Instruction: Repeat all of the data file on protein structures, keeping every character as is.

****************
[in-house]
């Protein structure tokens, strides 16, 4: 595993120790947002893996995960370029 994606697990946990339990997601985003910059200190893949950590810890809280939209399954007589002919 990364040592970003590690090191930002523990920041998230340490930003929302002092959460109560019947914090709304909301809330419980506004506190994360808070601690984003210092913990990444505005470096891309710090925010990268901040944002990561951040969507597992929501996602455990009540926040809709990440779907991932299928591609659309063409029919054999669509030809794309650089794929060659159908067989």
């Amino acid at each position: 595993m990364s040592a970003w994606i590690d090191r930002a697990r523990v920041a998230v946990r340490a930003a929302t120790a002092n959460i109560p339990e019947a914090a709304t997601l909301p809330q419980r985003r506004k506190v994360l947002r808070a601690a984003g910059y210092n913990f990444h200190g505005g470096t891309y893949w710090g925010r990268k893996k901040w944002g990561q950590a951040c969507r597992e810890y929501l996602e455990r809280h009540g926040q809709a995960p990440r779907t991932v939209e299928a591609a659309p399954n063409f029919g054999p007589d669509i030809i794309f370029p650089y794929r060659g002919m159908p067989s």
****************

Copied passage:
[in-house]
């Protein structure tokens, strides 16, 4: 595993120790947002893996995960370029 994606697990946990339990997601985003910059200190893949950590810890809280939209399954007589002919 990364040592970003590690090191930002523990920041998230340490930003929302002092959460109560019947914090709304909301809330419980506004506190994360808070601690984003210092913990990444505005470096891309710090925010990268901040944002990561951040969507597992929501996602455990009540926040809709990440779907991932299928591609659309063409029919054999669509030809794309650089794929060659159908067989």
């Amino acid at each position: 595993m990364s040592a970003w994606i590690d090191r930002a697990r523990v920041a998230v946990r340490a930003a929302t120790a002092n959460i109560p339990e019947a914090a709304t997601l909301p809330q419980r985003r506004k506190v994360l947002r808070a601690a984003g910059y210092n913990f990444h200190g505005g470096t891309y893949w710090g925010r990268k893996k901040w944002g990561q950590a951040c969507r597992e810890y929501l996602e455990r809280h009540g926040q809709a995960p990440r779907t991932v939209e299928a591609a659309p399954n063409f029919g054999p007589d669509i030809i794309f370029p650089y794929r060659g002919m159908p067989s």